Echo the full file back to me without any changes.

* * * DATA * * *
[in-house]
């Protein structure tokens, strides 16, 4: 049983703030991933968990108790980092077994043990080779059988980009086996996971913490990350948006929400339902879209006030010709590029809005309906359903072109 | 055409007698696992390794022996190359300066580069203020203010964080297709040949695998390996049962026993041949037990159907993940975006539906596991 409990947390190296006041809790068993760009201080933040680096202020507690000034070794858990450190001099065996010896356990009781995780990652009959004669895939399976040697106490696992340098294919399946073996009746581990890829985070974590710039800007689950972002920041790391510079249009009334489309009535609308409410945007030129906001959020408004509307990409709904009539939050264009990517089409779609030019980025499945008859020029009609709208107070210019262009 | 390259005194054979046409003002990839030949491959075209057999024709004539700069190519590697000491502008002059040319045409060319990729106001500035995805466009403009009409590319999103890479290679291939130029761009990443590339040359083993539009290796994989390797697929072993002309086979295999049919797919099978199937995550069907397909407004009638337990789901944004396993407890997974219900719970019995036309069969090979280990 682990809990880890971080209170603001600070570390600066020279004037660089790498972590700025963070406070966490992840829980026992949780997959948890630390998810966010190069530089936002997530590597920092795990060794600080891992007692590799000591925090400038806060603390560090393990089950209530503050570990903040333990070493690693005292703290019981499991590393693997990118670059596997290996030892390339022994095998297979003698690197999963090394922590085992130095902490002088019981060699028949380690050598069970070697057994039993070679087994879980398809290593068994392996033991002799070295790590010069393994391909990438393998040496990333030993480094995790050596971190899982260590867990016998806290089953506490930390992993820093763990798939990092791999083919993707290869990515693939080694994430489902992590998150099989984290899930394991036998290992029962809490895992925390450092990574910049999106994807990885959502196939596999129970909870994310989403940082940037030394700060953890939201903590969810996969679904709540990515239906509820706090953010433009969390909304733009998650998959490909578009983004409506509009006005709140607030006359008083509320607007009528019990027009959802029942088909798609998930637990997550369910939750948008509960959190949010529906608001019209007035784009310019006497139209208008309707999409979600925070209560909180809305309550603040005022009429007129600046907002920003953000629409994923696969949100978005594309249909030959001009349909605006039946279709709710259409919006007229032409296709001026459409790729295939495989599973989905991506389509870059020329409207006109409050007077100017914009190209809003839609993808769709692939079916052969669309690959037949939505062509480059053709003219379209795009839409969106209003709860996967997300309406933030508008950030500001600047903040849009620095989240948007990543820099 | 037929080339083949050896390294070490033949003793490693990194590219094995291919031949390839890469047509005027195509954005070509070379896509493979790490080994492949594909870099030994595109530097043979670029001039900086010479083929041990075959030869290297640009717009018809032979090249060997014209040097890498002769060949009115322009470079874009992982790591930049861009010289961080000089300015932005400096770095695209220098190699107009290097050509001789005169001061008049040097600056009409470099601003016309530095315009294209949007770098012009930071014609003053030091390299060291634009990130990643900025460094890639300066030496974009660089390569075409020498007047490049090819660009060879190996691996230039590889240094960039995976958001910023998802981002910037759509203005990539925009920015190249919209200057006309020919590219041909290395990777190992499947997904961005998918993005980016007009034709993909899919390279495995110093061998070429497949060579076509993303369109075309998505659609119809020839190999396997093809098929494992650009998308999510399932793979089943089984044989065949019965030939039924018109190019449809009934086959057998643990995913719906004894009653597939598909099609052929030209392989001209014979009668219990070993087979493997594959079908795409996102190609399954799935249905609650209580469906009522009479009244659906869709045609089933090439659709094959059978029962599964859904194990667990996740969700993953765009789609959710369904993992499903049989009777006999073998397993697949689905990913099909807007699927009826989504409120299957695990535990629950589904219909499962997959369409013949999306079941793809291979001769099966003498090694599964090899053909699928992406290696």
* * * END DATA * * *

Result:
[in-house]
């Protein structure tokens, strides 16, 4: 049983703030991933968990108790980092077994043990080779059988980009086996996971913490990350948006929400339902879209006030010709590029809005309906359903072109 | 055409007698696992390794022996190359300066580069203020203010964080297709040949695998390996049962026993041949037990159907993940975006539906596991 409990947390190296006041809790068993760009201080933040680096202020507690000034070794858990450190001099065996010896356990009781995780990652009959004669895939399976040697106490696992340098294919399946073996009746581990890829985070974590710039800007689950972002920041790391510079249009009334489309009535609308409410945007030129906001959020408004509307990409709904009539939050264009990517089409779609030019980025499945008859020029009609709208107070210019262009 | 390259005194054979046409003002990839030949491959075209057999024709004539700069190519590697000491502008002059040319045409060319990729106001500035995805466009403009009409590319999103890479290679291939130029761009990443590339040359083993539009290796994989390797697929072993002309086979295999049919797919099978199937995550069907397909407004009638337990789901944004396993407890997974219900719970019995036309069969090979280990 682990809990880890971080209170603001600070570390600066020279004037660089790498972590700025963070406070966490992840829980026992949780997959948890630390998810966010190069530089936002997530590597920092795990060794600080891992007692590799000591925090400038806060603390560090393990089950209530503050570990903040333990070493690693005292703290019981499991590393693997990118670059596997290996030892390339022994095998297979003698690197999963090394922590085992130095902490002088019981060699028949380690050598069970070697057994039993070679087994879980398809290593068994392996033991002799070295790590010069393994391909990438393998040496990333030993480094995790050596971190899982260590867990016998806290089953506490930390992993820093763990798939990092791999083919993707290869990515693939080694994430489902992590998150099989984290899930394991036998290992029962809490895992925390450092990574910049999106994807990885959502196939596999129970909870994310989403940082940037030394700060953890939201903590969810996969679904709540990515239906509820706090953010433009969390909304733009998650998959490909578009983004409506509009006005709140607030006359008083509320607007009528019990027009959802029942088909798609998930637990997550369910939750948008509960959190949010529906608001019209007035784009310019006497139209208008309707999409979600925070209560909180809305309550603040005022009429007129600046907002920003953000629409994923696969949100978005594309249909030959001009349909605006039946279709709710259409919006007229032409296709001026459409790729295939495989599973989905991506389509870059020329409207006109409050007077100017914009190209809003839609993808769709692939079916052969669309690959037949939505062509480059053709003219379209795009839409969106209003709860996967997300309406933030508008950030500001600047903040849009620095989240948007990543820099 | 037929080339083949050896390294070490033949003793490693990194590219094995291919031949390839890469047509005027195509954005070509070379896509493979790490080994492949594909870099030994595109530097043979670029001039900086010479083929041990075959030869290297640009717009018809032979090249060997014209040097890498002769060949009115322009470079874009992982790591930049861009010289961080000089300015932005400096770095695209220098190699107009290097050509001789005169001061008049040097600056009409470099601003016309530095315009294209949007770098012009930071014609003053030091390299060291634009990130990643900025460094890639300066030496974009660089390569075409020498007047490049090819660009060879190996691996230039590889240094960039995976958001910023998802981002910037759509203005990539925009920015190249919209200057006309020919590219041909290395990777190992499947997904961005998918993005980016007009034709993909899919390279495995110093061998070429497949060579076509993303369109075309998505659609119809020839190999396997093809098929494992650009998308999510399932793979089943089984044989065949019965030939039924018109190019449809009934086959057998643990995913719906004894009653597939598909099609052929030209392989001209014979009668219990070993087979493997594959079908795409996102190609399954799935249905609650209580469906009522009479009244659906869709045609089933090439659709094959059978029962599964859904194990667990996740969700993953765009789609959710369904993992499903049989009777006999073998397993697949689905990913099909807007699927009826989504409120299957695990535990629950589904219909499962997959369409013949999306079941793809291979001769099966003498090694599964090899053909699928992406290696």